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Financial Insights

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Three-Legged Retirement Stool Has One Missing, One Shaky Leg

11 April, 2014

WARNING:  GRAPHIC RETIREMENT IMAGES; VIEWER DISCRETION ADVISED! 

 

 

A generation ago, a typical retirement discussion usually included a reference to or illustration of the “Three-Legged Stool.” This was an analogy to describe the three most common sources of retirement income – pensions, personal savings and Social Security.

While many from the previous generation enjoyed a stable retirement from the three-legged stool model, changing circumstances are rocking each of these retirement sources. As Mary Beth Franklin puts it in a May 26, 2013, Investor News article, the three-legged stool looks “more like a pogo stick for many Americans.”

Sometimes the best way to explain the details is with pictures. Here are two charts that, along with short explanations, articulate the shaky current status of these three retirement assets.

Pensions

Three decades ago, almost two-thirds of all private sector employees had a defined benefit, company-funded pension. Today, private sector pensions are almost extinct. Instead, future retirees have defined contribution plans. And most of the contributions come from their pockets, not the company’s, as employer matches have declined or been eliminated during the recent recession (see below).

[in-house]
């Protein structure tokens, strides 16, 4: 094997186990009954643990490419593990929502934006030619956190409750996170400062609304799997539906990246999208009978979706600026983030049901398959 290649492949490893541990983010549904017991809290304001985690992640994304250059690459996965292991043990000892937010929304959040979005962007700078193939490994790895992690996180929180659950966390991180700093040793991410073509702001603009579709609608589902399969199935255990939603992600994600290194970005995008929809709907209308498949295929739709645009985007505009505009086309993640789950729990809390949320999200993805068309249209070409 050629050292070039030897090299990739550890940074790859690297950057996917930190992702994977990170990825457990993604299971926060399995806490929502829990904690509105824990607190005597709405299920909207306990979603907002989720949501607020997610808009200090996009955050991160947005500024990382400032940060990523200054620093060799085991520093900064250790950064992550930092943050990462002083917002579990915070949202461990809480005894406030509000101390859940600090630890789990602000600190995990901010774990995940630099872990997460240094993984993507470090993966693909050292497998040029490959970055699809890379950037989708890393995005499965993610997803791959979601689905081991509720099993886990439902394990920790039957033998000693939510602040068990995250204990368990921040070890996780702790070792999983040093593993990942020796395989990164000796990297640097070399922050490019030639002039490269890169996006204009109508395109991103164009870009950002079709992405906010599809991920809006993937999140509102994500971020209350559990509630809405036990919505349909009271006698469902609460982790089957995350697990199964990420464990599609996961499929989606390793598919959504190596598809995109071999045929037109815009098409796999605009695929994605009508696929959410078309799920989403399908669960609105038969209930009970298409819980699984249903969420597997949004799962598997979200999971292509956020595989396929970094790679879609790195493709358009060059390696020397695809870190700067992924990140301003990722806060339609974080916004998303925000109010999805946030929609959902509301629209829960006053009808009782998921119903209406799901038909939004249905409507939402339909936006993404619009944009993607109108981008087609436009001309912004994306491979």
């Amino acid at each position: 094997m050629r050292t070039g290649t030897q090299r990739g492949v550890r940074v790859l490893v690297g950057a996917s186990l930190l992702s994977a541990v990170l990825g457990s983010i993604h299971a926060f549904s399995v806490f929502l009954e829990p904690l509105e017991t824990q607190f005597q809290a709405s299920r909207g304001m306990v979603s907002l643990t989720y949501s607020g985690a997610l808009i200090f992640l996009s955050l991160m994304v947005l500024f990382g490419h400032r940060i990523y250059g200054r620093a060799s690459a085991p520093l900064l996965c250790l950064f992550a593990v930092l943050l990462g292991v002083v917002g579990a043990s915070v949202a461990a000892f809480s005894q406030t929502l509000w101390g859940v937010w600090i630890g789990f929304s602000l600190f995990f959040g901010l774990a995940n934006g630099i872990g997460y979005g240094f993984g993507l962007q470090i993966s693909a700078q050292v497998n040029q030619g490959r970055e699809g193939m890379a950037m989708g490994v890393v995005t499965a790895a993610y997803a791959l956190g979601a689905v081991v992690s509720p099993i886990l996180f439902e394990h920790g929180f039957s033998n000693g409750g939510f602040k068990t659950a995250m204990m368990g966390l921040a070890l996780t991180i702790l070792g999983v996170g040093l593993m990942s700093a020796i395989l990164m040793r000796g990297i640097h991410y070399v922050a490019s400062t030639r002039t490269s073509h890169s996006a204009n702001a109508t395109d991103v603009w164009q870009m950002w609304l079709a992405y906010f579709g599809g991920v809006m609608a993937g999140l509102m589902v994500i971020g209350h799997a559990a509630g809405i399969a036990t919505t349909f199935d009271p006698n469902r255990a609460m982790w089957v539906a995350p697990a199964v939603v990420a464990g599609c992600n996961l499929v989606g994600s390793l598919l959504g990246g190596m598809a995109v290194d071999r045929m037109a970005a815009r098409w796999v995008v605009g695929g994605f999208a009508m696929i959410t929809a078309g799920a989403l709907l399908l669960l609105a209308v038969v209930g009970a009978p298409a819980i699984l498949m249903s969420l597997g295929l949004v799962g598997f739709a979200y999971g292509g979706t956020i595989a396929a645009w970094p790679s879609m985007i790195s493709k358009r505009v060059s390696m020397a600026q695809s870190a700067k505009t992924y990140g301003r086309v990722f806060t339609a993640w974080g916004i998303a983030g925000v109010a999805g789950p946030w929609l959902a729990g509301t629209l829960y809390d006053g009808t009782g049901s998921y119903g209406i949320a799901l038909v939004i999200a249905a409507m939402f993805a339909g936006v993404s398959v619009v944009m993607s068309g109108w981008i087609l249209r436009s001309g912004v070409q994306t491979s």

Social Security

Dennis Miller, a CBS MarketWatch columnist, noted in a September 3, 2013, commentary that because retirement benefits are tied to the changing standards for the Consumer Price Index, “Social Security is not keeping up with the times.”

Miller says that consistent measurements of inflation used by the US since 1980 show a far different picture of rising costs. If the “shadow” figure for inflation is correct, it means “Washington has been cutting Social Security payments for years, just in a way that wasn't obvious to most newscasters and taxpayers.”

 

The pictures aren’t pretty, and probably aren’t going to get better in the future. Fortunately, it’s possible to implement a successful retirement plan without relying on a company pension or Social Security. But the approach requires personal savings and puts most of the responsibility on the individual to see the plan through to completion. Now, perhaps more than ever, the difference between a rewarding or subsistence retirement depends on an individual’s financial program.